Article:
where:

\( I(\mathbf{r}) \) is the intensity at point \( \mathbf{r} \) on the observation screen.

\( \lambda \) is the wavelength of the matter wave.

\( r \) is the distance from a point on the aperture \( S \) to the observation point \( \mathbf{r} \).

\( \theta \) is the angle between the incident wave and the point on the aperture.

\( U_0(\mathbf{r’}) \) is the initial wave function at point \( \mathbf{r’} \) on the aperture.

In the context of matter waves, the de Broglie wavelength \( \lambda \) is given by:

\[ \lambda = \frac{h}{p}, \]

where \( h \) is Planck’s constant and \( p \) is the momentum of the particle.

## Developments So Far

**Particle-Wave Discrimination:**

In another study by Thomas Reisinger et al. (2011), the particle-wave discrimination in Poisson spot experiments was analyzed [1]. The study highlighted how matter-wave diffraction could be used to probe the fundamental nature of particle-surface interactions. It was shown that the phase shifts due to van der Waals potentials significantly impact the observed diffraction patterns, providing a sensitive method to study these interactions at the nanoscale.

**Gouy Phase and Partially Coherent Matter Waves:**

The study by I.G. da Paz and colleagues (2016) explored the role of the Gouy phase in the intensity of Poisson’s spot for partially coherent matter waves [2]. The Gouy phase is an additional phase shift experienced by a wave as it propagates through a focus, unique to optical and matter waves, causing a phase anomaly near the focal region. The research demonstrated that the Gouy phase significantly affects the central peak’s existence, corroborating the wavelike character of Poisson’s spot. The study provided an analytical model incorporating the Gouy phase and showed remarkable agreement with experimental data for deuterium molecules.

## Latest Advancement

In a recent study by Nicolas Gack and colleagues (2020) [3], indium atoms were used to demonstrate the Poisson’s spot with matter waves at submillimeter distances behind spherical silica particles.

The study investigates the effect of short-range van der Waals (vdW) forces on Poisson spot diffraction. The experiment is conducted in an ultrahigh-vacuum setup, where indium atoms are evaporated, and their diffraction patterns are recorded. The findings show that the vdW forces between the indium atoms and the particle surfaces cause a significant phase shift in the de Broglie waves, leading to an enhanced intensity of the Poisson spot. This enhancement is due to the effective widening of the Fresnel zones near the particles.

The observed diffraction intensities align well with theoretical predictions, confirming the sensitivity of Poisson spot diffraction to vdW forces. This study provides a sensitive method for probing atom-surface interactions, which has implications for nanoscale systems and the development of matter-wave diffractive optics.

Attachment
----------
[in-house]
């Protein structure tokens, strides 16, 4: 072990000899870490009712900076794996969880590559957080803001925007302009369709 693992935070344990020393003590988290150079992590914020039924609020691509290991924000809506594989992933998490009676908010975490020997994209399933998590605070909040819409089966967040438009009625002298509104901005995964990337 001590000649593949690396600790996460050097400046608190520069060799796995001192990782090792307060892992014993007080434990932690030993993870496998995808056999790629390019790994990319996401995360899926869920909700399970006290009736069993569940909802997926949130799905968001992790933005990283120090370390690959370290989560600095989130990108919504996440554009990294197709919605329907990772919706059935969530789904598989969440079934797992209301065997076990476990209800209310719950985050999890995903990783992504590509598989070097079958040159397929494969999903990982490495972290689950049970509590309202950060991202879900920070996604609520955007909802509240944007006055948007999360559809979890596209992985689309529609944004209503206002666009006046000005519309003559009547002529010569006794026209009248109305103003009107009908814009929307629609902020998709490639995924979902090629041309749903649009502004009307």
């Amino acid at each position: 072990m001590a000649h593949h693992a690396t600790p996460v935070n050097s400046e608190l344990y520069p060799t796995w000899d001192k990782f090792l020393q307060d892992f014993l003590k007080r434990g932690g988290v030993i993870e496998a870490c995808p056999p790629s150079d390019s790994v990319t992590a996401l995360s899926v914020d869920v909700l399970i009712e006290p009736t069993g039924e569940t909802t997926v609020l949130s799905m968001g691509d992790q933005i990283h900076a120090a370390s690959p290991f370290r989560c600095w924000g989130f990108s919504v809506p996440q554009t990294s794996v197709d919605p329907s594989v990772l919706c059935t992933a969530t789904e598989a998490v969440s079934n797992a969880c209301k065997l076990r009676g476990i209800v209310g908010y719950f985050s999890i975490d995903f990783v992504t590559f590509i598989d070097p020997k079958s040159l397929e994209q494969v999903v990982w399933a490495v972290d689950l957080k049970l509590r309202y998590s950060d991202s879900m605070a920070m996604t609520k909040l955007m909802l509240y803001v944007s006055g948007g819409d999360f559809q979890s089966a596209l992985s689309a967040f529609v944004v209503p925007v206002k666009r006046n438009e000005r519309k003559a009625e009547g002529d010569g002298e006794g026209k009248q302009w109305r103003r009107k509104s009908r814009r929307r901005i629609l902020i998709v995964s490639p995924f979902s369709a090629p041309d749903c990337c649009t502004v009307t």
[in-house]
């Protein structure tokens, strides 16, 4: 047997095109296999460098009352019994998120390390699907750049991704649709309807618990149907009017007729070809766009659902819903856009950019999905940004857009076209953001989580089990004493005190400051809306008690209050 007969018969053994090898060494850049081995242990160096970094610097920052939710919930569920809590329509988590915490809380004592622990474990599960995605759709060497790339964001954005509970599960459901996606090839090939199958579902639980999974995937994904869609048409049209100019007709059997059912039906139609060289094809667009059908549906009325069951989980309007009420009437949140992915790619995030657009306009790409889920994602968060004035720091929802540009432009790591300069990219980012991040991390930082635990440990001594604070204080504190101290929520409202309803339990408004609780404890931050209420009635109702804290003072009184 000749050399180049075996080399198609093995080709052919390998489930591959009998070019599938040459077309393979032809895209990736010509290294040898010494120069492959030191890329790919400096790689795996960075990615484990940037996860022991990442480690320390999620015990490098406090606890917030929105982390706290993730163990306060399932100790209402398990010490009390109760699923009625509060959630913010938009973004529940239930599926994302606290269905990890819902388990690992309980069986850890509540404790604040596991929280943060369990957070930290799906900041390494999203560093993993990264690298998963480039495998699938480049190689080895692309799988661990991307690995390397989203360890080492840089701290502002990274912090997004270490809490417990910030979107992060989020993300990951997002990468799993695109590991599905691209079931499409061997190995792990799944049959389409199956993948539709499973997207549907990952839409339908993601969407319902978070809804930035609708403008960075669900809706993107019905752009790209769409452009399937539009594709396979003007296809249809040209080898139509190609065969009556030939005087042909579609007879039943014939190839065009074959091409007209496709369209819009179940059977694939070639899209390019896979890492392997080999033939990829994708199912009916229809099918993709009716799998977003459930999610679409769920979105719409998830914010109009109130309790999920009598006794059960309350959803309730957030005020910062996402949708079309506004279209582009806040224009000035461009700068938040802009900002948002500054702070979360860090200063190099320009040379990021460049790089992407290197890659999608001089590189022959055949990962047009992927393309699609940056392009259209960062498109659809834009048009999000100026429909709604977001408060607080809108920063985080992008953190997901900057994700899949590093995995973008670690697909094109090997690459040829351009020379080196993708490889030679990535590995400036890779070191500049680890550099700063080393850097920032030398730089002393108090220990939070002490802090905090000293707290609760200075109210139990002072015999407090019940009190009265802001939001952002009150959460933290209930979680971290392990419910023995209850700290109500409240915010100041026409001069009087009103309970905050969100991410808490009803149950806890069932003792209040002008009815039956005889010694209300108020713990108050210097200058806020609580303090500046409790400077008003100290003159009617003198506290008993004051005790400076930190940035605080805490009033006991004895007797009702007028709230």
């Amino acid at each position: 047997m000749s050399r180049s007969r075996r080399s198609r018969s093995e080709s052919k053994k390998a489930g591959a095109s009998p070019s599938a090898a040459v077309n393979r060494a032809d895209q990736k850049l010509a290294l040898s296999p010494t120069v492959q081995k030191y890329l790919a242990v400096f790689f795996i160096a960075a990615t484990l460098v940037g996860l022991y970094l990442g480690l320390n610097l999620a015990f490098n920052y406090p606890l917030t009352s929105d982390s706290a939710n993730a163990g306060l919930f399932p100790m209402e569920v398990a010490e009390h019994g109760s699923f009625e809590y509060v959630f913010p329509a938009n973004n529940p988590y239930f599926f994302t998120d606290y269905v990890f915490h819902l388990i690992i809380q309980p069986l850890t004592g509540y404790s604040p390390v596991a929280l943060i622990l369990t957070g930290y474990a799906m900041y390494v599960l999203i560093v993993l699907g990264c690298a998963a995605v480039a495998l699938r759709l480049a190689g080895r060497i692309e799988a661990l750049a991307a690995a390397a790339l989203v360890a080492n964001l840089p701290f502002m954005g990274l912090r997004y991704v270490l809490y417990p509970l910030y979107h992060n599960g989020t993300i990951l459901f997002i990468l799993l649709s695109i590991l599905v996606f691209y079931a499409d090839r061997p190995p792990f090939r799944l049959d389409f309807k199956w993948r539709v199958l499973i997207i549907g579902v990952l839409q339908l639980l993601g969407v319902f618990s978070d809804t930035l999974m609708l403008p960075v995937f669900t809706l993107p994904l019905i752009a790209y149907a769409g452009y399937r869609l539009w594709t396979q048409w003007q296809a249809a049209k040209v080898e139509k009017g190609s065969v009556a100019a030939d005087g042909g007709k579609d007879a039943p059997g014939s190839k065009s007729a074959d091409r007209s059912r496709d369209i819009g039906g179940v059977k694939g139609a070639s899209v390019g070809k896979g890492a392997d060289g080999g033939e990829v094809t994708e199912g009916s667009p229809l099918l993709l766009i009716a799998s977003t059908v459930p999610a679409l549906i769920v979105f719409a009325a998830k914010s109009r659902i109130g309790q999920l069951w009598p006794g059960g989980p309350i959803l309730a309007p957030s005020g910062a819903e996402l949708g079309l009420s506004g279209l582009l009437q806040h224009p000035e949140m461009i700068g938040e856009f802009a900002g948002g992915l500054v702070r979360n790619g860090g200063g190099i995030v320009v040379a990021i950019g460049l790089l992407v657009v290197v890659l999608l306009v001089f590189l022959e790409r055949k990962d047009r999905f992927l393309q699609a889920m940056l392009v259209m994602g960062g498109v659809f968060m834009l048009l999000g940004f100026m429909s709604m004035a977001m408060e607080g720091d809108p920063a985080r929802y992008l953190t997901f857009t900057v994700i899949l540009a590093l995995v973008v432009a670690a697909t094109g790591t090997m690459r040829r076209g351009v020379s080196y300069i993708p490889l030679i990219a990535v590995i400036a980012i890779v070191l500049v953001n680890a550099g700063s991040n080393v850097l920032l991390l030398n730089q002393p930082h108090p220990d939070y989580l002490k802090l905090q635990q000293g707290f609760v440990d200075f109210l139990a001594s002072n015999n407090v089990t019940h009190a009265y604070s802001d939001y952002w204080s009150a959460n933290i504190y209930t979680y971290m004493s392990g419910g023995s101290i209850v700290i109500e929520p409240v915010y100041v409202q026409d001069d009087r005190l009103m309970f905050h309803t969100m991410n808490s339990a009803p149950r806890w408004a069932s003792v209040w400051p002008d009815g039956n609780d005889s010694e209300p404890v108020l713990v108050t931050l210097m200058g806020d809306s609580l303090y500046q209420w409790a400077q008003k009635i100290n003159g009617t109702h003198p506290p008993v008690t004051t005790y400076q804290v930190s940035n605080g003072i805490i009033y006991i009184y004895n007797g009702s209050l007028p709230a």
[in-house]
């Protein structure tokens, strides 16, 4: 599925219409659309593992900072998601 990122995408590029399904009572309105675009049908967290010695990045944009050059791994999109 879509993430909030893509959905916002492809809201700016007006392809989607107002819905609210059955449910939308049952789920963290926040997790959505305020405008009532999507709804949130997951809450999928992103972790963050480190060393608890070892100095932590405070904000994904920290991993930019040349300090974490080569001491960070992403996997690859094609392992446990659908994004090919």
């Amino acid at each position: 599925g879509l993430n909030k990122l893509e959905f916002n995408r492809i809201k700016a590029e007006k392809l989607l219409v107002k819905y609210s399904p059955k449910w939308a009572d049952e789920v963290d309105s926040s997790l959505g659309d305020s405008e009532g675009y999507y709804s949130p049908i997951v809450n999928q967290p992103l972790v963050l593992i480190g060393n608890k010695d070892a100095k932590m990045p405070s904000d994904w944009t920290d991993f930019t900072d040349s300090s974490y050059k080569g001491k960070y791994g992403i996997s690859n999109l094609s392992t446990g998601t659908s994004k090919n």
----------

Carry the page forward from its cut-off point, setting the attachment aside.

## Future Prospect

The study of Poissonâ€™s spot for matter waves provides valuable insights into particle-wave interactions and surface interactions at the nanoscale. This research has significant implications for understanding forces like van der Waals interactions and their impact on particle behavior.

For instance, experiments with indium atoms have shown that van der Waals forces cause measurable phase shifts, enhancing the central spotâ€™s intensity. This sensitivity to small forces makes matter-wave diffraction a powerful tool for probing atomic and molecular interactions.

Understanding these interactions is crucial for developing advanced technologies such as atom interferometers. These devices can measure weak forces with high precision, finding applications in gravitational wave detection, inertial navigation, and fundamental physics tests.

Additionally, such studies contribute to the advancement of quantum sensors, nanotechnology, and material science, where precise control and measurement at the atomic scale are paramount.

## Summary

Poisson’s spot, or Arago spot, is a bright point at the center of a circular object’s shadow, caused by wave diffraction. Historically, it supported wave theory of light against particle theory. This phenomenon also applies to matter waves, showing wave-particle duality central to quantum mechanics.

Matter waves like electrons and atoms form Poisson’s spot through quantum interference, influenced by external fields. Recent studies highlight its importance in understanding quantum interference, field effects, and advancing technologies like electron holography and quantum sensors.

Mathematical models, such as the Fresnel-Kirchhoff diffraction integral, describe this phenomenon. Key advancements include analyzing particle-wave discrimination and phase shifts due to van der Waals forces, enhancing Poisson spot intensity. These studies offer insights into atomic interactions, essential for developing precise quantum devices and nanotechnology applications.

## References

[1] Reisinger, Thomas, Gianangelo Bracco, and Bodil Holst. “Particleâ€“wave discrimination in Poisson spot experiments.”Â *New Journal of Physics*Â 13.6 (2011): 065016.

[2] da Paz, I. G., et al. “Poisson’s spot and Gouy phase.”Â *Physical Review A*Â 94.6 (2016): 063609.

[3] Gack, Nicolas, et al. “Signature of short-range van der Waals forces observed in Poisson spot diffraction with indium atoms.”Â *Physical Review Letters*Â 125.5 (2020): 050401.